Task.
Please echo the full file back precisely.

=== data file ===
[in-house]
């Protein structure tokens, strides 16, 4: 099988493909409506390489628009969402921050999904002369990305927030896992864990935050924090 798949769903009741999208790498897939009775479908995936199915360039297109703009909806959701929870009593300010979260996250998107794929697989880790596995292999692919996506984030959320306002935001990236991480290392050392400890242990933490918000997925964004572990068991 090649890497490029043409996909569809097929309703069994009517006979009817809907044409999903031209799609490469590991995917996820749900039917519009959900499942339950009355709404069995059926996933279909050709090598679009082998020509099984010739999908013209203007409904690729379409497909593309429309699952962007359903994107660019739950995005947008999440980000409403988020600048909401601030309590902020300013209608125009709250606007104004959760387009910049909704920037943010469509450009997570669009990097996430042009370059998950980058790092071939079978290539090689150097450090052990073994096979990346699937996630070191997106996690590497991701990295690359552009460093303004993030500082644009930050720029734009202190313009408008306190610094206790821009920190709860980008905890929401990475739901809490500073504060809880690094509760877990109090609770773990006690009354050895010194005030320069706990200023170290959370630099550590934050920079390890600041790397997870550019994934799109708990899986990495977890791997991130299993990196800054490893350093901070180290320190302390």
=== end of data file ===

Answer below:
[in-house]
């Protein structure tokens, strides 16, 4: 099988493909409506390489628009969402921050999904002369990305927030896992864990935050924090 798949769903009741999208790498897939009775479908995936199915360039297109703009909806959701929870009593300010979260996250998107794929697989880790596995292999692919996506984030959320306002935001990236991480290392050392400890242990933490918000997925964004572990068991 090649890497490029043409996909569809097929309703069994009517006979009817809907044409999903031209799609490469590991995917996820749900039917519009959900499942339950009355709404069995059926996933279909050709090598679009082998020509099984010739999908013209203007409904690729379409497909593309429309699952962007359903994107660019739950995005947008999440980000409403988020600048909401601030309590902020300013209608125009709250606007104004959760387009910049909704920037943010469509450009997570669009990097996430042009370059998950980058790092071939079978290539090689150097450090052990073994096979990346699937996630070191997106996690590497991701990295690359552009460093303004993030500082644009930050720029734009202190313009408008306190610094206790821009920190709860980008905890929401990475739901809490500073504060809880690094509760877990109090609770773990006690009354050895010194005030320069706990200023170290959370630099550590934050920079390890600041790397997870550019994934799109708990899986990495977890791997991130299993990196800054490893350093901070180290320190302390």